Investigating the usage of enrichment feeding for pet dogs and the associated perceived benefits and challenges

Fund

AWF Research Fund

Grant

£2,995

Research Period

2021

Area of study

Student Research

Description

Investigator(s): Madeline Heys

Supervisor(s): Carri Westgarth

This research project investigated the use of enrichment feeding (EF) with pet dogs – that is, the use of toys, puzzles, or games to provide food in place of a bowl. EF is recommended by vets and behaviourists alike, yet there is a significant lack of empircal research to support these recommendations.

The project took the form of an online survey distributed to dog owners across social media, receiving 1750 eligible responses. The data was then cleaned, and statistics were run using statistical software package SPSS. The study investigated the reasons owners use EF, as well as the perceived benefits and barriers to its use.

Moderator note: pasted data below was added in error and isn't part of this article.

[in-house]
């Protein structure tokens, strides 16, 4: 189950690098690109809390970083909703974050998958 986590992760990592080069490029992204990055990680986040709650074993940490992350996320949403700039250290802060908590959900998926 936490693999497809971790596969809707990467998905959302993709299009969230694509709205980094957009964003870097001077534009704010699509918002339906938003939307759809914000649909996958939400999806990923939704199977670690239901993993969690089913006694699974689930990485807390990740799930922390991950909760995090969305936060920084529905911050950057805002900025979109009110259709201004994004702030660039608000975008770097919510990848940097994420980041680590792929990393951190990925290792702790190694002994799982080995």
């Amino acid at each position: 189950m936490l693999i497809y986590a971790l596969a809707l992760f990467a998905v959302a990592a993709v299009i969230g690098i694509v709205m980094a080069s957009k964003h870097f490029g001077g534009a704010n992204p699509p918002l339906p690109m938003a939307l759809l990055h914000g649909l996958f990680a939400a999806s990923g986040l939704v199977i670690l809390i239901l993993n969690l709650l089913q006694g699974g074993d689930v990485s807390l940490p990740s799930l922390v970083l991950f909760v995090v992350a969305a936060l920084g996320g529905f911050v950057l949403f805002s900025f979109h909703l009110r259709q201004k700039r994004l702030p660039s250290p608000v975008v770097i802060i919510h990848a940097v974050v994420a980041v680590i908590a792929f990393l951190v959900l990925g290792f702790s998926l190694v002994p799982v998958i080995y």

It found that owners believe EF provides mental stimulation and prevents boredom, whilst time and cost were the most frequently cited barriers to its use. Owners were less likely to use enrichment if they were male, or over 50 years old. Dogs were less likely to be fed using enrichment if they were older, of working type compared to hound, and have smaller exercise needs. Dogs that were fed using enrichment were more likely to experience fear of other dogs, training difficulties, or show interest in their meals. Using enrichment feeding was associated with owner perceptions of reduced hunger and begging.

These results reveal potential benefits of EF to contribute to obesity treatment and the management of behavioural problems. Further research using experimental research designs into EF and weight, behaviour and quality of life would be beneficial to establish causational relationships and to provide a basis upon which advice could be given by veterinary and behavioural professionals.

A paper is due to be published soon.

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